It’s raining in Seattle and I can’t sleep. I’m trying to come up with something new to say about Windows Phone 8, a new angle on an untested platform, the sequel to one with immense potential and limited success.
At its BUILD conference, Microsoft is showing off WP8 from two vantage points: that of the consumer, and that of the developer. To the naked eye, Windows Phone 8 looks remarkably similar — too similar, if you ask me — to its predecessor. But underneath, Microsoft has done a complete rewrite of the OS’ code, bringing it more in line with Windows 8. The two share a number of developer tools to create rich “modern design” (formerly known as Metro) apps, and the company hopes that with a potential install base of over 400 million, Windows 8 will rub off on its smartphone sibling.
Considering the Windows Phone 8 SDK was only released two days ago, we’ve yet to witness the platform’s true potential. While all WP7.5 apps will run on Windows Phone 8 without alteration — of which there are over 100,000 — all but a few do not yet take advantage of the numerous underlying improvements made to WP8, from the camera to social networking integration to basic performance increases.
But Microsoft assures us these apps are coming. It is confident that Windows Phone 8 will emerge in a comfortable third place behind Android and iOS, though whether it’s happy to settle there is another matter. At the moment the company is focusing on marketing, and lots of it. Windows Phone 8 will be hammered into the public’s consciousness in ways its predecessor never was; Microsoft is partnering with carriers such as Rogers in Canada and AT&T & Verizon in the U.S. to promote the software’s massive potential. Nokia, HTC and Samsung, already household names in many parts of the world, are working with Redmond to frame Windows Phone 8 not only as an alternative to iOS and Android, but as a better investment.
I was curious to get a sense of how developers are taking to Windows Phone 8, from both a framework and financial perspective. I spoke to a number of devs, many of whom would not commit to being quoted, but from all of them I got a palpable sense of optimism. Microsoft, they said, is committed to indie developers as well as the behemoths. Many acknowledged that there is still a chicken-and-egg problem with Windows Phone. Most developers are taking a wait-and-see approach: we’ll build our app when customers come to Windows Phone 8. Many customers, however, are waiting for the apps.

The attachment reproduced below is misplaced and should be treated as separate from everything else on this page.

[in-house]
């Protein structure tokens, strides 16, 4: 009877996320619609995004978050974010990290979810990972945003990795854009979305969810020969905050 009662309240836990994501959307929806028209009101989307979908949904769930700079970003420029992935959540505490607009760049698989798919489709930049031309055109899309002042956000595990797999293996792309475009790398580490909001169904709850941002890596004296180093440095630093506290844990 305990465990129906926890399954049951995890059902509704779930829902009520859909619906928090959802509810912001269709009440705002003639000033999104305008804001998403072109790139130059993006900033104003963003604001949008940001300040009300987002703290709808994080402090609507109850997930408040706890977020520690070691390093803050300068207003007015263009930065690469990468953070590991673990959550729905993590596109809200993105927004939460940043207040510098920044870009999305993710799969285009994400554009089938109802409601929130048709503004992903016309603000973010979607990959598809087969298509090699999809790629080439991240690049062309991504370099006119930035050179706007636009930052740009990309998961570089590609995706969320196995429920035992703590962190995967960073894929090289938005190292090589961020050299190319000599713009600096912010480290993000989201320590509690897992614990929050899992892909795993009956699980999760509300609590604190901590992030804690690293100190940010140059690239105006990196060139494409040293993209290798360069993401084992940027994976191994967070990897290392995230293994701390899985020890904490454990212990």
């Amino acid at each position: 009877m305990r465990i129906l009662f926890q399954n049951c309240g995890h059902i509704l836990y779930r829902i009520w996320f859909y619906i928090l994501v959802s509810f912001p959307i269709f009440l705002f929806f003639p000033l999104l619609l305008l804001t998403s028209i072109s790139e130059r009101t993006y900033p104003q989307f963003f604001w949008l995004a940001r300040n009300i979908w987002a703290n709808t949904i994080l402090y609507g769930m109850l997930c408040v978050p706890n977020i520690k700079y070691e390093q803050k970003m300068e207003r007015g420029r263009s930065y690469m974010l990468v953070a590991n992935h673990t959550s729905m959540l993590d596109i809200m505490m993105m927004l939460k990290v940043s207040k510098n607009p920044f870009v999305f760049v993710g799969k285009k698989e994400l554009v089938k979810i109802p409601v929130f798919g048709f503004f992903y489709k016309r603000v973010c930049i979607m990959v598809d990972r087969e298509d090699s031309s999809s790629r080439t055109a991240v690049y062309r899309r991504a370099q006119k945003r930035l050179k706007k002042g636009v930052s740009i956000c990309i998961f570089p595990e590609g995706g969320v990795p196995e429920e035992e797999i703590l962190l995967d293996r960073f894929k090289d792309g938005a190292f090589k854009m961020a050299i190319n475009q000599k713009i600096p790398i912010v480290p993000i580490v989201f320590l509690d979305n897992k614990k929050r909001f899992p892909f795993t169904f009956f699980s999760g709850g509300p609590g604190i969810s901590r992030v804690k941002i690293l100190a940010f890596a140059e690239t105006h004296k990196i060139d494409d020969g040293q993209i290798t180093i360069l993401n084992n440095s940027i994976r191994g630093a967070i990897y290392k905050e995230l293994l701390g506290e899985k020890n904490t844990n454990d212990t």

“Windows Phone 8 is promising,” says Munir Husseini, an IT consultant and part-time Windows developer from Germany. “It’s nice to have proper communication between Windows 8, Windows Phone 8 and Azure [Microsoft's cloud computing platform for developers].” I spoke to him during a two-day Hackathon, a common occurrence at these developer conferences. Holed up for hours at a time with coffee, granola bars and a change of shirt, the goal is to create a usable app from scratch. Winners get cash prizes and prestige, with hopefully enough promotion from Microsoft to push their product on the Windows Store.
“I prefer creating apps for Windows Phone,” he says, countering the suggestion that the iPhone development environment is superior. “Lots of developers don’t like working with Apple’s tools; Microsoft’s tools are much better.” But he admits that among his peers, iOS development is a necessary evil. “Developers didn’t think they could make money from Windows Phone 7,” he continues. Has that changed with WP8, I ask? “Well, the SDK was just released, but these new products are much better.”
These new products are the Nokia Lumia 920, Samsung ATIV S and Windows Phone 8X by HTC. They provide as competitive a smartphone experience as one can find today, and with a promising ecosystem, Windows Phone 8 will be successful. These devices are beautiful and have broad appeal across demographics while maintaining a consistent user experience.
“Windows Phone 8 design is very good,” says Husseini. It’s arguably better than Android and iOS, but developers have to put in the time to utilize all the added features. Updated versions of Twitter and Facebook will be gracing the Windows Store shortly, and there’s no doubt that the consistent design between smartphone and desktop/tablet apps is going to encourage convergence and, ultimately, higher sales.
If Windows Phone 8 succeeds — and it must for Microsoft to survive in the long term — it will be on the backs of developers. Conferences like BUILD demonstrate that there is plenty of worldwide support for Microsoft. Now it just needs to deliver.